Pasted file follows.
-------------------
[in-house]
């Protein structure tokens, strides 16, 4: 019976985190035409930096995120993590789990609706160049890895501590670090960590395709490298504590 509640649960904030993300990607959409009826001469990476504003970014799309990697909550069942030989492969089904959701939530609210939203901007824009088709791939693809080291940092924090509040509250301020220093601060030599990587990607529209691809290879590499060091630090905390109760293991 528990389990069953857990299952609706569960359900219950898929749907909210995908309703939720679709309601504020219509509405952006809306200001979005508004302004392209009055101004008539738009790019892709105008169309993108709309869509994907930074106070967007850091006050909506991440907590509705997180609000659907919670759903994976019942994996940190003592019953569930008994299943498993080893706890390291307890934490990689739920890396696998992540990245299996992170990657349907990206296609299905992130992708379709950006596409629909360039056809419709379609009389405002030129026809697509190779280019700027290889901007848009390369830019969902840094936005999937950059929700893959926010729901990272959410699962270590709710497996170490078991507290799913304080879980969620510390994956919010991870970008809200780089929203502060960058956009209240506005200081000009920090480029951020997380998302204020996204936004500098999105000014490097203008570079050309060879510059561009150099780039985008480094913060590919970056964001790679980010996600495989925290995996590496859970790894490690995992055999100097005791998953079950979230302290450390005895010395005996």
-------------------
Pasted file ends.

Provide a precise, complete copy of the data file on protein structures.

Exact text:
[in-house]
């Protein structure tokens, strides 16, 4: 019976985190035409930096995120993590789990609706160049890895501590670090960590395709490298504590 509640649960904030993300990607959409009826001469990476504003970014799309990697909550069942030989492969089904959701939530609210939203901007824009088709791939693809080291940092924090509040509250301020220093601060030599990587990607529209691809290879590499060091630090905390109760293991 528990389990069953857990299952609706569960359900219950898929749907909210995908309703939720679709309601504020219509509405952006809306200001979005508004302004392209009055101004008539738009790019892709105008169309993108709309869509994907930074106070967007850091006050909506991440907590509705997180609000659907919670759903994976019942994996940190003592019953569930008994299943498993080893706890390291307890934490990689739920890396696998992540990245299996992170990657349907990206296609299905992130992708379709950006596409629909360039056809419709379609009389405002030129026809697509190779280019700027290889901007848009390369830019969902840094936005999937950059929700893959926010729901990272959410699962270590709710497996170490078991507290799913304080879980969620510390994956919010991870970008809200780089929203502060960058956009209240506005200081000009920090480029951020997380998302204020996204936004500098999105000014490097203008570079050309060879510059561009150099780039985008480094913060590919970056964001790679980010996600495989925290995996590496859970790894490690995992055999100097005791998953079950979230302290450390005895010395005996």